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Yesterday was “Poem in Your Pocket Day.” Sorry if you missed it—so did I, if that’s any consolation, though I had a note-to-self and everything. But since it’s National Poetry Month all the way through April, any day is a good day for carrying a poem in your pocket—on paper or electronically. I think this is a neat concept, even though I still live in the virtual dark ages and can barely enter new numbers in my cellphone—still haven’t figured out how to retrieve voice-messages (so if you’re calling me, don’t bother leaving a message. If I see that I’ve missed a call from you, I’ll call you back).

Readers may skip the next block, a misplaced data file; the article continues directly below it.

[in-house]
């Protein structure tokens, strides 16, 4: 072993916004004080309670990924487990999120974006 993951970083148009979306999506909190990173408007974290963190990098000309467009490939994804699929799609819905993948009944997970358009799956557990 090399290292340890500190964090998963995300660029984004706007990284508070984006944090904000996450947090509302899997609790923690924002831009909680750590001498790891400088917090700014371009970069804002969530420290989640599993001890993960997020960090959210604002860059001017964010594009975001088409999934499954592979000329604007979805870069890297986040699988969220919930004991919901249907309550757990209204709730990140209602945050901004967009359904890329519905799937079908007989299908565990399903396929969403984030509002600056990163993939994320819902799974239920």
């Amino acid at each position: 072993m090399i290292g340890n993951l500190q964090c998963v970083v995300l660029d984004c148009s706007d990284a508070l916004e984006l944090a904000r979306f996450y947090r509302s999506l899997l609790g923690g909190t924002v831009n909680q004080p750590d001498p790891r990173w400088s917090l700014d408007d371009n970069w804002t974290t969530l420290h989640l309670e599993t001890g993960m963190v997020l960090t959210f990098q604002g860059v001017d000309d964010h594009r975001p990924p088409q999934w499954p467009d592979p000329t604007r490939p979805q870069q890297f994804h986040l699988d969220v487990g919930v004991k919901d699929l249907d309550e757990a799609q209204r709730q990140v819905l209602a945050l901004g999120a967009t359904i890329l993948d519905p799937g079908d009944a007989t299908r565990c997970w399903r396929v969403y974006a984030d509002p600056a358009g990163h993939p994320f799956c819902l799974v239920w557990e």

What poem(s) would I carry in my pocket? I propose a choice of two, in case of mood swings:

The Journey, by Mary Oliver

and this sonnet by John Milton:

When I consider how my light is spent,
Ere half my days in this dark world and wide,
And that one talent which is death to hide
Lodged with me useless, though my soul more bent
To serve therewith my Maker, and present
My true account, lest He returning chide;
“Doth God exact day-labor, light denied?”
I fondly ask. But Patience, to prevent
That murmur, soon replies, “God doth not need
Either man’s work or His own gifts. Who best
Bear His mild yoke, they serve Him best. His state
Is kingly: thousands at His bidding speed,
And post o’er land and ocean without rest;
They also serve who only stand and wait.”

What poem or poems would you put in your pocket?

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